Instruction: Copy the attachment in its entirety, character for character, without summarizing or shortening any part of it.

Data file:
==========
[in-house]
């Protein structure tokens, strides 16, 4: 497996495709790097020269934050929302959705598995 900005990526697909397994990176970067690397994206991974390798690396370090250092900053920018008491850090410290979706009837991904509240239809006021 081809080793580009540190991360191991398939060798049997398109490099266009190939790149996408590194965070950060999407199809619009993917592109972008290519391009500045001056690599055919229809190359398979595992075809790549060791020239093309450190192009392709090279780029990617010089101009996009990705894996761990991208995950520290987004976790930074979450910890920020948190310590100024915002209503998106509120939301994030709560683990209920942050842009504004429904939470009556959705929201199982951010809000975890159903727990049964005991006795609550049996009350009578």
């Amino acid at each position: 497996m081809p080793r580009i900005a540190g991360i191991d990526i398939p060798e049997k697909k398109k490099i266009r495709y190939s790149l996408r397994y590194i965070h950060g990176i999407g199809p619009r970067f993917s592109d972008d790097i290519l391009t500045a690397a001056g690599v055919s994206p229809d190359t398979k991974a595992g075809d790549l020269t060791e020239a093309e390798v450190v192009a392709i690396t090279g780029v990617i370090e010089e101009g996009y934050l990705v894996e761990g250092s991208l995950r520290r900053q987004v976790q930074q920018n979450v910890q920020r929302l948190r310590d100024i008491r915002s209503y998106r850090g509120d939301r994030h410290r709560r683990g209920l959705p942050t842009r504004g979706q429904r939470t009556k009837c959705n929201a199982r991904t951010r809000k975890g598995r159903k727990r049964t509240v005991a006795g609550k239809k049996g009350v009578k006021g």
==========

[in-house]
């Protein structure tokens, strides 16, 4: 497996495709790097020269934050929302959705598995 900005990526697909397994990176970067690397994206991974390798690396370090250092900053920018008491850090410290979706009837991904509240239809006021 081809080793580009540190991360191991398939060798049997398109490099266009190939790149996408590194965070950060999407199809619009993917592109972008290519391009500045001056690599055919229809190359398979595992075809790549060791020239093309450190192009392709090279780029990617010089101009996009990705894996761990991208995950520290987004976790930074979450910890920020948190310590100024915002209503998106509120939301994030709560683990209920942050842009504004429904939470009556959705929201199982951010809000975890159903727990049964005991006795609550049996009350009578």
């Amino acid at each position: 497996m081809p080793r580009i900005a540190g991360i191991d990526i398939p060798e049997k697909k398109k490099i266009r495709y190939s790149l996408r397994y590194i965070h950060g990176i999407g199809p619009r970067f993917s592109d972008d790097i290519l391009t500045a690397a001056g690599v055919s994206p229809d190359t398979k991974a595992g075809d790549l020269t060791e020239a093309e390798v450190v192009a392709i690396t090279g780029v990617i370090e010089e101009g996009y934050l990705v894996e761990g250092s991208l995950r520290r900053q987004v976790q930074q920018n979450v910890q920020r929302l948190r310590d100024i008491r915002s209503y998106r850090g509120d939301r994030h410290r709560r683990g209920l959705p942050t842009r504004g979706q429904r939470t009556k009837c959705n929201a199982r991904t951010r809000k975890g598995r159903k727990r049964t509240v005991a006795g609550k239809k049996g009350v009578k006021g």